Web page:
: non-comment/non-blanks which do not preclude the specific
: optimization. You simply cannot state that, in general, "If the file
: contains C++ statements, or any non-comment / non-blanks outside of
: the #ifndef...#endif block, this specific optimization cannot be
: performed". That's not true.

I mentioned the "as if" rule, then illustrated why the OP was
observing the behavior that he reported, and explained why he
did not need to worry about it in practice.

Was your point relevant in the scope of trying to assist the OP ?

plonk
--Ivan

Jun 20 '07 #16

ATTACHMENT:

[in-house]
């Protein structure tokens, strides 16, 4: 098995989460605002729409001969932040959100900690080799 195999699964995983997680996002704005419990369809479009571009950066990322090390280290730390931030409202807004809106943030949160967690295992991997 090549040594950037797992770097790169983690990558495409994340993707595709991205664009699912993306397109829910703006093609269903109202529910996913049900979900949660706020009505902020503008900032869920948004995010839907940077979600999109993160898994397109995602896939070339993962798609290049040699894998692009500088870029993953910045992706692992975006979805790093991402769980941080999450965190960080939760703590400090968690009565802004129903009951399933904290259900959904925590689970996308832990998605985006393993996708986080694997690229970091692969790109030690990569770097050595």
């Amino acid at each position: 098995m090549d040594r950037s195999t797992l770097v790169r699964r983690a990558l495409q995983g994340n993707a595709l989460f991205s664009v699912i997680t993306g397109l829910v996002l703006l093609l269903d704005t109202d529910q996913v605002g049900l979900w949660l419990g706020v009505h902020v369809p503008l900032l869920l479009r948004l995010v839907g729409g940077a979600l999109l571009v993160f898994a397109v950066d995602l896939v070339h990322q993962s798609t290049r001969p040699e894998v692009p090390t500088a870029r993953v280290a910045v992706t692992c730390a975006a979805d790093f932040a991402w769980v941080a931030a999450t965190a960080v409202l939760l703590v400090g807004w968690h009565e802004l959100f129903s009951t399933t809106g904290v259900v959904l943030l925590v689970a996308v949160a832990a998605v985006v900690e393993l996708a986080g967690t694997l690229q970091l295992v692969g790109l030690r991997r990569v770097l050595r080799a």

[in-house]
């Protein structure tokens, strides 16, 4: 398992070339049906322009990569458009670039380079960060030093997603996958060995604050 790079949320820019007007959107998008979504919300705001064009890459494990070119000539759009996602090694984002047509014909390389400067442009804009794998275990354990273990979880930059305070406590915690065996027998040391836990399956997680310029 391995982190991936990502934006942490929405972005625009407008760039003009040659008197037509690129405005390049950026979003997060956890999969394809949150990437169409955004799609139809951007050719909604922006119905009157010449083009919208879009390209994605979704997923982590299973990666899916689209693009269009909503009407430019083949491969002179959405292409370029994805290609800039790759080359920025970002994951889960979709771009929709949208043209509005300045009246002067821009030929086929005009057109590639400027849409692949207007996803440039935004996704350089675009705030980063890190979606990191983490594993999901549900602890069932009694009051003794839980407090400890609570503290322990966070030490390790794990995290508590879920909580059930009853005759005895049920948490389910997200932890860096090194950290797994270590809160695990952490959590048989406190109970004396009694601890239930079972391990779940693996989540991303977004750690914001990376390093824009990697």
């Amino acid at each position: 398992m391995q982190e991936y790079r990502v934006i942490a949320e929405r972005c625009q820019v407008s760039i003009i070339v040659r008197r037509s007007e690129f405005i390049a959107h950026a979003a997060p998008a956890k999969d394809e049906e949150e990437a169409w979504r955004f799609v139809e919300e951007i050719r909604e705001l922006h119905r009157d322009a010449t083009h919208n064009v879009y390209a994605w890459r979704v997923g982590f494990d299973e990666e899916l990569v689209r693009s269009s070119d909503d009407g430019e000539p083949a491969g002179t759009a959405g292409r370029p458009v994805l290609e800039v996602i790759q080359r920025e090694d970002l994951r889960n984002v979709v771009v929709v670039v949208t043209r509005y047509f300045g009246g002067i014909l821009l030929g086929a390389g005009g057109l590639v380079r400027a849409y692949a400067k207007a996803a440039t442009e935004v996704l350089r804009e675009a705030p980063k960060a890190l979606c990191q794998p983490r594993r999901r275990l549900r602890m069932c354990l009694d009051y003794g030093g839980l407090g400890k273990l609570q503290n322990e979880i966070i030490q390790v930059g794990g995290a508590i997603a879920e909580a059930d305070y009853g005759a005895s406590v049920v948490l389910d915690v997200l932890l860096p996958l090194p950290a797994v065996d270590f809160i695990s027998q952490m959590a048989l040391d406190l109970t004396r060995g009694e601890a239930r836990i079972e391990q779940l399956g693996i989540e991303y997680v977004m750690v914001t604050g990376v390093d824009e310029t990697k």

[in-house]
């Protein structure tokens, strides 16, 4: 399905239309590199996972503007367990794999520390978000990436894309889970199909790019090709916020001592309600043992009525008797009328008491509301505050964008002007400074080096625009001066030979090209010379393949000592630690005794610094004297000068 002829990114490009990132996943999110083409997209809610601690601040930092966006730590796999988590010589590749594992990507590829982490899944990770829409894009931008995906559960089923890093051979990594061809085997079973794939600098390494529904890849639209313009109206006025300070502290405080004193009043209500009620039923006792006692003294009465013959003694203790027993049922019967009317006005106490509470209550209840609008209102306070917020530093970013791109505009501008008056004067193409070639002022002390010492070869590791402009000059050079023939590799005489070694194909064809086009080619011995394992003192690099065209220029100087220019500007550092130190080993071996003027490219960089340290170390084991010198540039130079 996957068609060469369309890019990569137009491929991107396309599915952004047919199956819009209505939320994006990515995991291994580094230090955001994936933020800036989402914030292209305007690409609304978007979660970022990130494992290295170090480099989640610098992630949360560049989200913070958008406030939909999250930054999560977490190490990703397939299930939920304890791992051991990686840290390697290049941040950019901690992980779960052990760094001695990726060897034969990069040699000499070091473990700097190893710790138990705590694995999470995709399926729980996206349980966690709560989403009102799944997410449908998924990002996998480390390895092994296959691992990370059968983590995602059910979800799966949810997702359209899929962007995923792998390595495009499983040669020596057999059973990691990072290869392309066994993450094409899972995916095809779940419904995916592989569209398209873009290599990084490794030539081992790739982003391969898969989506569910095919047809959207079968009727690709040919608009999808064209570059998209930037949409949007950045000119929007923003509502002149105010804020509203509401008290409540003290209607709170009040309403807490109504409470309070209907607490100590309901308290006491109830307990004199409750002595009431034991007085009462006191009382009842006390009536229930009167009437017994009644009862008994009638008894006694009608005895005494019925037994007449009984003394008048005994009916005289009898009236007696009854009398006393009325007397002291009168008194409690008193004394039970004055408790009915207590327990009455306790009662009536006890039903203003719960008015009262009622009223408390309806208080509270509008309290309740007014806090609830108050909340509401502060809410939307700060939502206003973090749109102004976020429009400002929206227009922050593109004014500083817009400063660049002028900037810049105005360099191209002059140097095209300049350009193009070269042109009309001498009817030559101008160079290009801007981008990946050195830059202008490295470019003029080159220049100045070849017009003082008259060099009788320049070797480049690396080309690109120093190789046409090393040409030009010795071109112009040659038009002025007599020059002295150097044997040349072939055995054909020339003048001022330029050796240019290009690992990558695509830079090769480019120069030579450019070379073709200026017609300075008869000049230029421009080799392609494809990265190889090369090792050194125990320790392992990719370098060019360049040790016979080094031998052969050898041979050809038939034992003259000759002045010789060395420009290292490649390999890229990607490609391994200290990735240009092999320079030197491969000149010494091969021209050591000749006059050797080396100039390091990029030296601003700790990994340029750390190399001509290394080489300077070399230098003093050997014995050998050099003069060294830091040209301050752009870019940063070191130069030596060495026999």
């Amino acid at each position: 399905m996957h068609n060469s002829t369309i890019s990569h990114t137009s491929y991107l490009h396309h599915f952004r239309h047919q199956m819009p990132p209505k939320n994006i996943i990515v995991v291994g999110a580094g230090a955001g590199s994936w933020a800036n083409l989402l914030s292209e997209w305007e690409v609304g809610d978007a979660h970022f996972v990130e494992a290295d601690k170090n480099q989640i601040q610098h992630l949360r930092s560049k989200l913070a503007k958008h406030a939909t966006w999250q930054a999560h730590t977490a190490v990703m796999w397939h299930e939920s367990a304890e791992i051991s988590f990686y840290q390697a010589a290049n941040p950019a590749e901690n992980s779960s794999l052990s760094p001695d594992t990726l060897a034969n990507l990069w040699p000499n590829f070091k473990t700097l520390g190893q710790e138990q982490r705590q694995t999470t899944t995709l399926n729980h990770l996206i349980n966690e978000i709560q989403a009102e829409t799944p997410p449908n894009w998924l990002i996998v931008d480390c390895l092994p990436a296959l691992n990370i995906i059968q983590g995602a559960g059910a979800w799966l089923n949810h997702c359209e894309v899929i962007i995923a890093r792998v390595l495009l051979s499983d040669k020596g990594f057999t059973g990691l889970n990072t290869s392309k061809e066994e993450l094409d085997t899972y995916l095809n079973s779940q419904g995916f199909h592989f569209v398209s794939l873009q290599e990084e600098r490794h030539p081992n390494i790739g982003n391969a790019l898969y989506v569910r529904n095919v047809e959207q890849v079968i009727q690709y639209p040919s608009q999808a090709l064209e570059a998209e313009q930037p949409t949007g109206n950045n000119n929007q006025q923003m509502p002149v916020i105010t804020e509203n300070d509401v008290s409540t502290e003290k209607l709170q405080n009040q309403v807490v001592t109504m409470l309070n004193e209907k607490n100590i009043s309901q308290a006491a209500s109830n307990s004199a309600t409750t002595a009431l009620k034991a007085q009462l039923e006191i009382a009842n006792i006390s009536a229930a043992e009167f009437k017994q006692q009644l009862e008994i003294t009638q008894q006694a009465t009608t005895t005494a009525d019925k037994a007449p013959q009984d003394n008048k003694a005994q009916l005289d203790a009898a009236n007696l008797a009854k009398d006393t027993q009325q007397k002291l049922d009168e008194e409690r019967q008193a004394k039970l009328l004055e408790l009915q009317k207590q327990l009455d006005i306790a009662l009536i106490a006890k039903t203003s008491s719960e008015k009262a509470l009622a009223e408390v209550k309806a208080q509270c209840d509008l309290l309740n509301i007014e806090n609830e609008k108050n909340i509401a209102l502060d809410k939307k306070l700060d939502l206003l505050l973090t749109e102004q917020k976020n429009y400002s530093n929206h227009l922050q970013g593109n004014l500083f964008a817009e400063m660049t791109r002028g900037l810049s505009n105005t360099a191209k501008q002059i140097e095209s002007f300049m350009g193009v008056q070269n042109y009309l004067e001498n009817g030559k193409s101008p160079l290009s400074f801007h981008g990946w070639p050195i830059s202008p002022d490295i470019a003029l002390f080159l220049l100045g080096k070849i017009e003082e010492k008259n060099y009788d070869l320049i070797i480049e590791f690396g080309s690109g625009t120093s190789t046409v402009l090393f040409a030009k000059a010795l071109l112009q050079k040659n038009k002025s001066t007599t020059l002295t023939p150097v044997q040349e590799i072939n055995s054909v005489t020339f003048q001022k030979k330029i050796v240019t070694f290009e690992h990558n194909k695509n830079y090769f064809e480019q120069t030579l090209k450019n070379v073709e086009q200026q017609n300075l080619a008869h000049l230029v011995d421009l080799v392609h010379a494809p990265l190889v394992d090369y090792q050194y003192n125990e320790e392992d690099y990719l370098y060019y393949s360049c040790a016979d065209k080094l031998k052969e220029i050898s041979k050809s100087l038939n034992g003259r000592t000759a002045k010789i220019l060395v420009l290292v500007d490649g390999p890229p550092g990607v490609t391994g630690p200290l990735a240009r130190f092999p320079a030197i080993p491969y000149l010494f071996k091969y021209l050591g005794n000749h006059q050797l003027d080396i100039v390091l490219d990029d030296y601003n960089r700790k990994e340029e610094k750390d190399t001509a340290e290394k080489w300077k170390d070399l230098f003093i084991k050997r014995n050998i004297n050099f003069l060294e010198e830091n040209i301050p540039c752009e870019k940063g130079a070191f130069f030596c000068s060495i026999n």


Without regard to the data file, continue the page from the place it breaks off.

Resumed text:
P: n/a
<gu*****@gmail.comwrote in message
news:11**********************@w5g2000hsg.googlegro ups.com...
I'm actually trying to build an inclusion tree, so it looks like
it won't help me too much, As I don't have the depth data...
It also skips the second time you include a file so... :/
But thanks a lot Michael! :)
If you haven't yet, give doxygen a try:
http://www.doxygen.org

It can build inclusion/dependency trees, and a number
of other things...
I hope this helps,
Ivan
--
http://ivan.vecerina.com/contact/?subject=NG_POST <- email contact form

Jun 20 '07 #17

P: n/a
On Jun 20, 8:12 pm, "Ivan Vecerina"
<_INVALID_use_webfo...@ivan.vecerina.comwrote:
<gutm...@gmail.comwrote in message

news:11**********************@w5g2000hsg.googlegro ups.com...
I'm actually trying to build an inclusion tree, so it looks like
it won't help me too much, As I don't have the depth data...
It also skips the second time you include a file so... :/
But thanks a lot Michael! :)